PORTLAND, Ore. (KGW) — School boards across the country have been in the spotlight, taking on controversial topics around race, identity and politics.
In several recent cases, those boards have gone so far as firing superintendents who did not agree with the boards.
On Thursday, two of those local superintendents spoke about their firings after new school board members were elected and the future of education at the City Club of Portland’s State of Education.
“School boards have seemingly become ground zero for some of the most incendiary debates in public education, not just in Oregon, but across our country,” said Toya Fick, executive director of Stand for Children and moderator of the discussion.
Recently, school boards have become political lightning rods in a number of communities, including in Oregon.
Last year, the Newberg School Board voted to ban political symbols like Black Lives Matter signs or pride flags.
That fired superintendent, Dr. Joe Morelock, spoke at the Portland City Club about the state of school boards in Oregon.
He was joined by Melissa Goff, a former superintendent at Greater Albany Public Schools.
Both were fired after new conservative members were elected to their local school boards.
The State of Education discussion touched on a number of topics. One of them concerned interest groups swaying school board elections.
“School board races are attracting a record amount of money,” said Fick.
“What is now happening, however, is you are seeing the two major political parties digging in around candidates for school board. That never happened before,” Goff said.
School districts’ efforts to promote equity were another point of conversation.
“The focus around equity made some people upset right there. Well, how come, how come those kids are getting more than my kid?” Morelock said.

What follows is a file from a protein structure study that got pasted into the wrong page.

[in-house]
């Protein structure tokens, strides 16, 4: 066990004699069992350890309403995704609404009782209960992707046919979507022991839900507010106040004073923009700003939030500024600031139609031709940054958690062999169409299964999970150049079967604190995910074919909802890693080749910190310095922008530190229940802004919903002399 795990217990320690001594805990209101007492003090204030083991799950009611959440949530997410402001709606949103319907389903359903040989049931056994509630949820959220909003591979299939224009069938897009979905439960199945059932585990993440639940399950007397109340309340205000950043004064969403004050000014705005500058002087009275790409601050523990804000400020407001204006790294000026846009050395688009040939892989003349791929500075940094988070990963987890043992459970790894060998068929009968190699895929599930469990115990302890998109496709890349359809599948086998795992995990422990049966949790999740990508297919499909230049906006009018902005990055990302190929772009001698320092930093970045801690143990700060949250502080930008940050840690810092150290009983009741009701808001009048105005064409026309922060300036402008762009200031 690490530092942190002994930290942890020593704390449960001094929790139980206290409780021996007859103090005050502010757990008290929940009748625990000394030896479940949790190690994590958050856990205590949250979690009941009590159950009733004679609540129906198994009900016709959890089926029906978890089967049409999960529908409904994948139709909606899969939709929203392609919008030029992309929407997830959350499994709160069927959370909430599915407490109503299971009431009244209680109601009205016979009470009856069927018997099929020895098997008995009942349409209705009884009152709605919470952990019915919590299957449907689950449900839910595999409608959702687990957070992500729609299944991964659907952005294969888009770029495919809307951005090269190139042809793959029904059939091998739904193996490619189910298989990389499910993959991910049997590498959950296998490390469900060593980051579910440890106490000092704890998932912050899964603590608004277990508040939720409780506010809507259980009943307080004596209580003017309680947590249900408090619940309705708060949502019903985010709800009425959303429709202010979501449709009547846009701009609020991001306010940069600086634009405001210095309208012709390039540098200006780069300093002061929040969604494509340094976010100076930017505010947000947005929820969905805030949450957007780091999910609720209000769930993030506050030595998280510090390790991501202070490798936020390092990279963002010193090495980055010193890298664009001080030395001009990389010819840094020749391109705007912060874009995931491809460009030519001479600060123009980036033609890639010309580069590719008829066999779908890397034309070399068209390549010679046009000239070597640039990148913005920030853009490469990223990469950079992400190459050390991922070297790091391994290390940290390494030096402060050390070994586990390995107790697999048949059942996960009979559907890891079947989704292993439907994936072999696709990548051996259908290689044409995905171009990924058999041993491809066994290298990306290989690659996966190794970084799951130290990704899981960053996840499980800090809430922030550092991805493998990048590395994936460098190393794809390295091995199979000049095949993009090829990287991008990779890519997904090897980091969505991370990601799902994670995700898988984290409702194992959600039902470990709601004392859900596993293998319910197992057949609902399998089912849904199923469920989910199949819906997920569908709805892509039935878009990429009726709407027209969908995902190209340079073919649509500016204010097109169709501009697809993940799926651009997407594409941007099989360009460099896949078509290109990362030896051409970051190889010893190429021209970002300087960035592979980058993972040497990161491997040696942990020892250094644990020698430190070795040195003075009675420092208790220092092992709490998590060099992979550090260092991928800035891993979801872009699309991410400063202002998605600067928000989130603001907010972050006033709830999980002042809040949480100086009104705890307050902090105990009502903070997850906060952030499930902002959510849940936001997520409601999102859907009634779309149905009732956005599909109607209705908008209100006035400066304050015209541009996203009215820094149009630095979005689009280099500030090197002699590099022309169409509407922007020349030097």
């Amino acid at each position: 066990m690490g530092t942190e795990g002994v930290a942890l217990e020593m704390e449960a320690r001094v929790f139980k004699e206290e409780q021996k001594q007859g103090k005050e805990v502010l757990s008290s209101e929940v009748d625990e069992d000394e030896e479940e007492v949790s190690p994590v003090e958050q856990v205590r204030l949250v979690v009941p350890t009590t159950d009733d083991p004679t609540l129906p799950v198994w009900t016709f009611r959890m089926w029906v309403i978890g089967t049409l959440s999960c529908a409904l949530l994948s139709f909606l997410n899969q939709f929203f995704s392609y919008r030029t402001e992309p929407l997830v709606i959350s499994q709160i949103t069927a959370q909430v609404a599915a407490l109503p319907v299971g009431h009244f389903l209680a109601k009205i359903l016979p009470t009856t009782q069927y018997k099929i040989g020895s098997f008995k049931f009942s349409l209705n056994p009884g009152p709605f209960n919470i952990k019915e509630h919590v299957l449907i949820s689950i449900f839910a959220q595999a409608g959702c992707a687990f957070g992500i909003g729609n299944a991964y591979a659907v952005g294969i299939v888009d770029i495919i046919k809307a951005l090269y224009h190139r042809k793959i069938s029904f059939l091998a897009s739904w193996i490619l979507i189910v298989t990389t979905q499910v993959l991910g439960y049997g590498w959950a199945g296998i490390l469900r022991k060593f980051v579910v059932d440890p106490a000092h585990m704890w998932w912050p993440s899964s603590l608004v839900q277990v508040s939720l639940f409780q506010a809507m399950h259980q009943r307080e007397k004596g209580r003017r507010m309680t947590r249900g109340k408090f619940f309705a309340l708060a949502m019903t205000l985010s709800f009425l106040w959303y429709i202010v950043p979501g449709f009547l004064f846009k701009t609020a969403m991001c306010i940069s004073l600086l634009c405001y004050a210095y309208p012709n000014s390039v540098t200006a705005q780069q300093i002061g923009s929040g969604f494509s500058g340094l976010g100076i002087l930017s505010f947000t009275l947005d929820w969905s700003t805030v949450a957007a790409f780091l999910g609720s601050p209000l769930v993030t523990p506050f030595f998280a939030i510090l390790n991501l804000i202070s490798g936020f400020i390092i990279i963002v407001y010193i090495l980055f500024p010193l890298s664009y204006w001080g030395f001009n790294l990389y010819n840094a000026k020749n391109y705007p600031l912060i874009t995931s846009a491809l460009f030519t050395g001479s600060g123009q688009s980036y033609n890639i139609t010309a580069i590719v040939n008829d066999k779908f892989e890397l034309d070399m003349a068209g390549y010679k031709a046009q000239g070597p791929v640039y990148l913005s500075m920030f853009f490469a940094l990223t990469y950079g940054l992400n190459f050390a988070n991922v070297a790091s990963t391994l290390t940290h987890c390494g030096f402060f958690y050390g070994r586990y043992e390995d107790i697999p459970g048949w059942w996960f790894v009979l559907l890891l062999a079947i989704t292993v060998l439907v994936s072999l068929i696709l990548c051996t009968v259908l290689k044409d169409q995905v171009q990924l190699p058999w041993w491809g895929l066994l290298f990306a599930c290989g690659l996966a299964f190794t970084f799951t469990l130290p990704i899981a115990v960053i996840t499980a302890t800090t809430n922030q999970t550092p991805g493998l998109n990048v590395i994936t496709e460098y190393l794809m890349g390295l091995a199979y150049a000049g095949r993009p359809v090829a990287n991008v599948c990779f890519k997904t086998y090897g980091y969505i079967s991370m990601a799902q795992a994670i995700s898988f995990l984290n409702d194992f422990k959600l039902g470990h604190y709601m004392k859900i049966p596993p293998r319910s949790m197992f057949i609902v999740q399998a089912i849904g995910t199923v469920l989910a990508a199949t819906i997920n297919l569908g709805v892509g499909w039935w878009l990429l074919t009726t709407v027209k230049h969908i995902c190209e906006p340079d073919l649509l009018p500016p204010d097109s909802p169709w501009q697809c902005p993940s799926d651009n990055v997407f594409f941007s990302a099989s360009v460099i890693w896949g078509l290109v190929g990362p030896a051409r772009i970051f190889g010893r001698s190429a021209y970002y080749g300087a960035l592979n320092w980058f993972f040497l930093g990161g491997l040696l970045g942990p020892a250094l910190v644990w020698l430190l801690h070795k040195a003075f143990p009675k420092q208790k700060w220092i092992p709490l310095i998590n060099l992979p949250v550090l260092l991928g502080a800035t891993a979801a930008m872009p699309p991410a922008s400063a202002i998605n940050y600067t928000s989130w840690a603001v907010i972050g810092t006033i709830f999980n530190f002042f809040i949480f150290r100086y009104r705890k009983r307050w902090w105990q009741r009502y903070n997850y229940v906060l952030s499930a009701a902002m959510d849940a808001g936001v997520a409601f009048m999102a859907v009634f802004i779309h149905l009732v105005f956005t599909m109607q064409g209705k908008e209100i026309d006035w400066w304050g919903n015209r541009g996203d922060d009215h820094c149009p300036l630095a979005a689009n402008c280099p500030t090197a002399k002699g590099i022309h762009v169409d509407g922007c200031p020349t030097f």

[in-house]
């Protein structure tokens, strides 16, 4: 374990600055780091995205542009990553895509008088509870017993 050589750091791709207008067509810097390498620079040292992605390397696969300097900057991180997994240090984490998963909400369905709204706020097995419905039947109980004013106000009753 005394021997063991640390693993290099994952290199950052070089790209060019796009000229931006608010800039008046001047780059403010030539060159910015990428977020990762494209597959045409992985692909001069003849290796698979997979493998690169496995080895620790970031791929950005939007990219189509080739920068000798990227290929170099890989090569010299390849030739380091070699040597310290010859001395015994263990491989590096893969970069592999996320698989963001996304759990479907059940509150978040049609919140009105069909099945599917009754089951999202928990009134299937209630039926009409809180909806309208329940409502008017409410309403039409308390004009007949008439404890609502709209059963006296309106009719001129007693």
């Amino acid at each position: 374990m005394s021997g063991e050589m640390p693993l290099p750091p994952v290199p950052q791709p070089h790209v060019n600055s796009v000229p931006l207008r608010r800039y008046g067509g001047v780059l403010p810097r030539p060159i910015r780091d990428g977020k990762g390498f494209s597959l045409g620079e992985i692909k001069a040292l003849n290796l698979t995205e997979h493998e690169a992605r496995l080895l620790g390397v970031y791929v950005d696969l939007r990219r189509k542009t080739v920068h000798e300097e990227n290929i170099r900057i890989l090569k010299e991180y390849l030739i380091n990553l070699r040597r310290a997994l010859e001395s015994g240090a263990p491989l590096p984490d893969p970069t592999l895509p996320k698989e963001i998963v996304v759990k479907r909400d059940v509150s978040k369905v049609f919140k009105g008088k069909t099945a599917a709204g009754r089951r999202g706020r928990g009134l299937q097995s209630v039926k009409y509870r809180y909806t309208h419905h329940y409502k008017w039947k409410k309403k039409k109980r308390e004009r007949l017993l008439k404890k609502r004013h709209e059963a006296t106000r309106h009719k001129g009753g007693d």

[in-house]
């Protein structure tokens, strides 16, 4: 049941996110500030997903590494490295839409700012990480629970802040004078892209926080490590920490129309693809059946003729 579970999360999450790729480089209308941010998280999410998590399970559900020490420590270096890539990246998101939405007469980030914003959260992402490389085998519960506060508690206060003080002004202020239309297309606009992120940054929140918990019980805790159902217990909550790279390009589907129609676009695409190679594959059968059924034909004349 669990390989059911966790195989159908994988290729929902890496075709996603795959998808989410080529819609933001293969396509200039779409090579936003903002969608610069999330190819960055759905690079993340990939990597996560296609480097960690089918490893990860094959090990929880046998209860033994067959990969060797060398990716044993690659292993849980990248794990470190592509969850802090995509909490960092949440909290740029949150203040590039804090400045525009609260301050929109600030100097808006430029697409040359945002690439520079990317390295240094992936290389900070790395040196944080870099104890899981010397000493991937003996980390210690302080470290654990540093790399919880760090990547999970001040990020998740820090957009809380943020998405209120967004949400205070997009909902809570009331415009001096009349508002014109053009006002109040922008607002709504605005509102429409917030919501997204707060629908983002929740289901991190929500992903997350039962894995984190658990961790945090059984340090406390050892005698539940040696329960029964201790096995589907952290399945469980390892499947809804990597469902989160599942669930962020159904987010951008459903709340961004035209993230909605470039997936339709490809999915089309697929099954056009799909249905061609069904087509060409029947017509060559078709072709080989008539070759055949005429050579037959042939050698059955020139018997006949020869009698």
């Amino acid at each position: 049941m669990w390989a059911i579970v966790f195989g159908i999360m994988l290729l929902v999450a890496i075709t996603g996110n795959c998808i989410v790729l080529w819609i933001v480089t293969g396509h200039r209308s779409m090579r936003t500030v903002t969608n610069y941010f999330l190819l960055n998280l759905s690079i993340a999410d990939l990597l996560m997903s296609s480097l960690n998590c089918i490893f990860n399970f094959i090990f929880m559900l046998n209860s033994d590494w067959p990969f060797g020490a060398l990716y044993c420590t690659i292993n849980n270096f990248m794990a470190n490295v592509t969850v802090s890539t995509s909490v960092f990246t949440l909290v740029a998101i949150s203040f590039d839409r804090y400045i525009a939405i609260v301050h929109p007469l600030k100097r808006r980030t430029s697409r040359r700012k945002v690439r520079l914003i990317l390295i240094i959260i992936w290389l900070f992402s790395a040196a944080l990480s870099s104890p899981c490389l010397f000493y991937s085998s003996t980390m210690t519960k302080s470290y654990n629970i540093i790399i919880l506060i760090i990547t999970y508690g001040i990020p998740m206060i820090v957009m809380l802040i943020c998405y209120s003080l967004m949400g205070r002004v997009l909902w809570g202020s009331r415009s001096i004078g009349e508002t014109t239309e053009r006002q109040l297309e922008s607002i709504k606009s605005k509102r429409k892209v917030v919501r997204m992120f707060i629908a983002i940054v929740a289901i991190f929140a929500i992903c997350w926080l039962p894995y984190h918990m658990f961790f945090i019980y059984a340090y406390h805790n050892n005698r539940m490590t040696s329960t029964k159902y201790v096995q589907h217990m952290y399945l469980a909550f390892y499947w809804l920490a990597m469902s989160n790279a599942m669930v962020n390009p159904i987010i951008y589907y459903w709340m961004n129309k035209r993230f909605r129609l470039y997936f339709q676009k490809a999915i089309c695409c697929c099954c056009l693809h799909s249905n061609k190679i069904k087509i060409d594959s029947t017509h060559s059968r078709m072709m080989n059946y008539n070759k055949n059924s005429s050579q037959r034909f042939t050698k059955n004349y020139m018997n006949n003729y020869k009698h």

Fick brought up Critical Race Theory (CRT), a graduate-level concept that examines systemic racism and talks about race being a social construct. Fick mentioned parents and community members who had expressed concerns at school boards asking whether CRT was being taught. Some are uncomfortable with the idea of race-related topics being addressed in classrooms.
“People will say, ‘Well, you’re just shaming us for being white.’ Like, no, no, we’re just explaining that it’s a long and challenging history,” said Morelock.
He said that in order to not repeat history, it’s imperative that students be taught about the history of Indigenous people, including the boarding schools that housed many of them in Oregon. Morelock also mentioned Japanese internment camps that were set up in Oregon during WWII.
“The cry of, ‘don’t make my child uncomfortable,’ is to be, somewhat offensive. Because not having spoken about this in schools at all, how did the children of color, the Native Americans, the immigrant students feel? They have felt uncomfortable for that entire time. No one has expressed concern about that,” said Goff.
Both Morelock and Goff say that instead of focusing on whether race-related topics are being taught in classrooms, they said school boards need to put more energy toward addressing issues affecting students such as reading and math skills that kids are struggling to acquire, the social and emotional impact the pandemic has had on them, or how to incentivize educators to stay in the profession.
They hope there will be more oversight of decisions made at the school board level. In fact, there are bills in the Oregon legislature seeking to do just that.
One of those bills, SB 1521, just passed the Senate on Thursday. It would protect superintendents from getting fired without cause and when they are complying with federal and state law.
Another bill in the House, HB 4140, would give the Oregon Government Ethics Commission more ability to hold school boards accountable during public meetings.